Next to the Japanese Garden is the Chinese Garden, which is supposed to be fantastic. Unfortunately, it was closed for renovation during our visit (it’s set to reopen in 2017) so we wandered through the Alpine Garden. This zone isn’t as immediately beautiful as the others, but shows off a completely different kind of landscape, with the rocks and flowering shrubs of the Alps.

The Botanic Garden isn’t cheap, and it’s so large that I can only recommend going when you have a lot time to spend there. Keep in mind that your ticket will also get you into the neighboring Insectarium. We loved the garden, and even after spending the whole morning there, I wasn’t nearly ready to leave.

Location on our Map
Montreal Botanical Garden – Website

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June 20, 2016 at 2:08 pm Comments (0)

The Écomusée du Fier Monde

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Found within the former Généreux public bath hall on Rue Amherst, across from the Marché Saint-Jacques, the Écomusée du Vier Monde shines a light on the working-class community of Montreal’s Centre-Sud. We visited the museum, and then took a walk around the neighborhood to which it’s dedicated.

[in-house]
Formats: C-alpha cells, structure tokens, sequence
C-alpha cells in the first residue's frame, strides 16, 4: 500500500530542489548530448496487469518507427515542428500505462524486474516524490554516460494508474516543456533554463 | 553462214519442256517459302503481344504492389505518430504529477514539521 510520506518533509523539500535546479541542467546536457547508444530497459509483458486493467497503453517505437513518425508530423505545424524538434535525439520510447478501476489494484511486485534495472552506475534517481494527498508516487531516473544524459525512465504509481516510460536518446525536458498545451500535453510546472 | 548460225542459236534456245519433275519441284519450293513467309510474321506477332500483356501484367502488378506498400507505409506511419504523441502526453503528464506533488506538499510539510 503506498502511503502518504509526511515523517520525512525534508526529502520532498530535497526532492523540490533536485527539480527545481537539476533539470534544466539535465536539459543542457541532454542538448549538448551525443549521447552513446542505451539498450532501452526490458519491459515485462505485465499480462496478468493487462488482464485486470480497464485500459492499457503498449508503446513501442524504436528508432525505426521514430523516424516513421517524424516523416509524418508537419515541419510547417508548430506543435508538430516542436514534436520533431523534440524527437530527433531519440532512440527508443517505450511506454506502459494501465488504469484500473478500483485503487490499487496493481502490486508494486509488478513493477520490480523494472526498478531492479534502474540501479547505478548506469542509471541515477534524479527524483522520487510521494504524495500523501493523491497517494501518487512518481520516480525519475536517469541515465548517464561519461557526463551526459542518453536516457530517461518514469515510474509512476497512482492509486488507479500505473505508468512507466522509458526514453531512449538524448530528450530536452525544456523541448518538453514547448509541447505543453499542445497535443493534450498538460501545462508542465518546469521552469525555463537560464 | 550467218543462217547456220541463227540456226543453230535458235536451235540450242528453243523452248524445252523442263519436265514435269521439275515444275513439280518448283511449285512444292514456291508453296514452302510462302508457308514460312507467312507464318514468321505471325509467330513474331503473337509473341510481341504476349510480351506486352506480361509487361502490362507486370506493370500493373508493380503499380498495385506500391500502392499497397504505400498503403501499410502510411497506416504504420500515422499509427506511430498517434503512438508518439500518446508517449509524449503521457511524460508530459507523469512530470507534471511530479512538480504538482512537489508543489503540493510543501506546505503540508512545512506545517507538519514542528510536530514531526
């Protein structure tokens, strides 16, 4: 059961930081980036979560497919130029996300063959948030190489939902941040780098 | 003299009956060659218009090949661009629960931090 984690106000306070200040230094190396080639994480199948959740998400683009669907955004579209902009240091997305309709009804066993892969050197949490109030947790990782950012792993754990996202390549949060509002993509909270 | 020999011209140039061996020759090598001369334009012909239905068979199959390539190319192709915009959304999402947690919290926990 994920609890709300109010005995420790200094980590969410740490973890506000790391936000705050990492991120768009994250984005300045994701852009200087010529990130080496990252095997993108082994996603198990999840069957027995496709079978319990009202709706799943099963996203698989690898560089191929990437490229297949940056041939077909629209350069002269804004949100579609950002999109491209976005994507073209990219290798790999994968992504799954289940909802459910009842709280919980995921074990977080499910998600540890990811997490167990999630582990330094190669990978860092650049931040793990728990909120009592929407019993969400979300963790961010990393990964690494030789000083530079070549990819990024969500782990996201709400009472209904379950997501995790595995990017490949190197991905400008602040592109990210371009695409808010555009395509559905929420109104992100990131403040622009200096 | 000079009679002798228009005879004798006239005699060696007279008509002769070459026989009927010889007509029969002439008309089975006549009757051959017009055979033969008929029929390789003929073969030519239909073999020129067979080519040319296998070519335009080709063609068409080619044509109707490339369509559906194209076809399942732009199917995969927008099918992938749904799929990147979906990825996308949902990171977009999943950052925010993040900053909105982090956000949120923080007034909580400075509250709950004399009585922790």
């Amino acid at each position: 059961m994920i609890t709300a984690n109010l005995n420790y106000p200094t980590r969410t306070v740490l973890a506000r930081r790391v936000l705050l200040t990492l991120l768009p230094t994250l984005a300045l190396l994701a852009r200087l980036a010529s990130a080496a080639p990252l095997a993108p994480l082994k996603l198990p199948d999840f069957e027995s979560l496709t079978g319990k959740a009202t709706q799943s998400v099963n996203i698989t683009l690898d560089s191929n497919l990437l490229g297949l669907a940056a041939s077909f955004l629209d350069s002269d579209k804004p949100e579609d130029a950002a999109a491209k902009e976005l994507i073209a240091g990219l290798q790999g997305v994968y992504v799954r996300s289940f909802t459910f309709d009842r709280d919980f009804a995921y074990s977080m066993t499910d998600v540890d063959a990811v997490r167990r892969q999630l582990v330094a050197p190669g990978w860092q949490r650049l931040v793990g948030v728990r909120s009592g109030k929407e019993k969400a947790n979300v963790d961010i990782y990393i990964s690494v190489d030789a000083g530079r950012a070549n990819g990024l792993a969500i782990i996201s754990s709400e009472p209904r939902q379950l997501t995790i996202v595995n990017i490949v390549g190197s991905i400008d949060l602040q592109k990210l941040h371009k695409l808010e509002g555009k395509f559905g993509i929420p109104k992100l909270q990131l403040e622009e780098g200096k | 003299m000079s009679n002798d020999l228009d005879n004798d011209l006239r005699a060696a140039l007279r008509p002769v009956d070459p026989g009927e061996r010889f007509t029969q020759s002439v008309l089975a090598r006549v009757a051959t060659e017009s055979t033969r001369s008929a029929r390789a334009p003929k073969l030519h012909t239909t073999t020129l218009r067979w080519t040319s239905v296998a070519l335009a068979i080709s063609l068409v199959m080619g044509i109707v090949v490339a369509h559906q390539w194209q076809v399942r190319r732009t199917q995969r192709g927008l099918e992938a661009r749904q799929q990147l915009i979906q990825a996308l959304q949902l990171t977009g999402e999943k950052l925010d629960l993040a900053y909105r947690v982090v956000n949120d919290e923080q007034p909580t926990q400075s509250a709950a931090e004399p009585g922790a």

Ecomusee du fier monde

Not speaking French, I had no idea what “fier monde” might mean. Mentally, I had prepared myself for either the “Museum of Four Moons” or the “Museum of Fear World.” So, I was a little disappointed to learn that “fier monde” means something like “proud people”… not as exciting as Fear World, but we decided to check it out, anyway.

The Industrial Revolution was a turbulent time for Montreal, during which it rocketed past Quebec City and Toronto to become the richest and most influential city in Canada. The factories and the people who worked in them were based mostly in the Centre-Sud section of the city; basically, everything to the east of the Boulevard St. Laurent and south of Rue Sherbrooke.

Ecomusee du fier monde

As neighborhoods full of factory workers tend to be, this was a low-income area with squalid living conditions. The Écomusée begins its story during the Industrial Revolution, introducing the lives and struggles of the shift-workers and their families. You learn about the attempts to unionize, and other ways the people of the Centre-Sud organized themselves to improve their lot.